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Sunday September 19th, 2021 9:58PM

Drone technology uncovers the history of a North Georgia mine

By Kimberly Sizemore Anchor/Reporter

If you’ve been around North Georgia awhile, then you already know gold was discovered in 1828 in Dahlonega. One “glory hole,” or large vein of gold, caught some particular attention and in 1895 that area became the Dahlonega Consolidated Gold Mine. It was said to be the first attempt at deep, systematic underground mining in the east and became something of a legend.

The gold mine no longer operates as it used to, of course, but it still attracts tons of visitors every year. The mine is constantly trying to find ways to ensure it is safe for guests to enjoy, and now they are working on a project to even expand tours deeper into the mine. That not only means making sure those new areas are safe, but it also means going where no one has stepped foot for nearly a hundred years.

What’s the best way to do that? A drone, of course. So Consolidated Gold Mines recently hired a drone company, Inspired Intelligence, to help them figure out what all is really there, in the deepest, and darkest places, under the ground.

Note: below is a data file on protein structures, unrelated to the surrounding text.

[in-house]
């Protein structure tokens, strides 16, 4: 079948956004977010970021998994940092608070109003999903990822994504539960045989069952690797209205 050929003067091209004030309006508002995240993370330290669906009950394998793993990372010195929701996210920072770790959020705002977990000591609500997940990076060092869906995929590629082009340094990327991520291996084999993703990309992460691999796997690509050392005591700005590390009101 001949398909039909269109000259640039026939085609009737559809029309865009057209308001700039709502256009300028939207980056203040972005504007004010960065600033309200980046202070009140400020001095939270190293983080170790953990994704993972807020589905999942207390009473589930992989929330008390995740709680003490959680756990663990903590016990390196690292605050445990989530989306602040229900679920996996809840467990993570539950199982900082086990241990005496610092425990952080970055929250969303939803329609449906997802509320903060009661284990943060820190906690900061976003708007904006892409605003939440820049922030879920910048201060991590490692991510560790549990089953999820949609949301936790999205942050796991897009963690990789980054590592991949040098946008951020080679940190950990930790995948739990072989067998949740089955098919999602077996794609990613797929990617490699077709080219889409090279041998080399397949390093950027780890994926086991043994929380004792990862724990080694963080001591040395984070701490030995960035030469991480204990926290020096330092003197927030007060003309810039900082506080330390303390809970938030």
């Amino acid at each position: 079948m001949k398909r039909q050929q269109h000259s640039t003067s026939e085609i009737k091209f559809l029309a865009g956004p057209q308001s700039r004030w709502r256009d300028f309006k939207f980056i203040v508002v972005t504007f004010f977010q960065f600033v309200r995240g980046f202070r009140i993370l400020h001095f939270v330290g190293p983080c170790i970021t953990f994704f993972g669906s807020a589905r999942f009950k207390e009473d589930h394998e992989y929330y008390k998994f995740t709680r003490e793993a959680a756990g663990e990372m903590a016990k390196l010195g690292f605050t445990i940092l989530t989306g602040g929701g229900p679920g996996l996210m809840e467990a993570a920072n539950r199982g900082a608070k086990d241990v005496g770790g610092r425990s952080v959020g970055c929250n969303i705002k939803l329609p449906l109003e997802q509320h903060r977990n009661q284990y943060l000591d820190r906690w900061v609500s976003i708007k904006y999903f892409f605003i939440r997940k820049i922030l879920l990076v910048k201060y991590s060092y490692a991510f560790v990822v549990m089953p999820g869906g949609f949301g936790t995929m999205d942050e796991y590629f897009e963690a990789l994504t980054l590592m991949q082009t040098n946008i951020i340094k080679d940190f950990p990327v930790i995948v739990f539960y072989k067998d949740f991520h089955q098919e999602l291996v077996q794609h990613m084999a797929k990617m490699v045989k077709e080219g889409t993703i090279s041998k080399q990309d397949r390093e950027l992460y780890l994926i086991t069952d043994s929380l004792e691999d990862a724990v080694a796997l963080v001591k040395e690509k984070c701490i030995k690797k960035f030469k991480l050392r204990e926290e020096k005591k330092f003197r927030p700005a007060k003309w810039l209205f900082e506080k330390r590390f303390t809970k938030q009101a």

Nir Pe’er is the CEO and Founder of Inspired Intelligence and said it was an incredible experience taking his equipment underground. “In this project we were actually doing something amazing for the first time. We were able to go into Consolidated Gold Mine and actually start a unique project with flying drones underground, using LiDAR Equipment, which is laser scanning, to be able to produce a 3D map of the mine.”

The goal of Inspired Intelligence was to collect the data to give to the mine owners, who will then use it to determine how, if and where to move forward on their goals of opening up new areas to the public.

Most of the mine has otherwise been completely inaccessible up until this point. Entire sections of tunnels have not been entered for many years, not only for fear of safety, but some areas are completely underwater, so no one knows what is truly down there. Until now.

“There is not a lot of information about these areas and that’s where we came into play,” says Pe’er. “During the project, which was an amazing journey for us and the mine, we came across sections that are completely underwater. We were able to use our underwater drones and send them inside to bring back amazing high definition quality videos and pictures from these sections to give us information, that actually was known, until now, only from the miners journals and old newspapers. That was the only sources that we could get information about the mines. But then, for the first time, we were able to put eyes inside the mine with drones, even going underwater, to bring back all this amazing data.”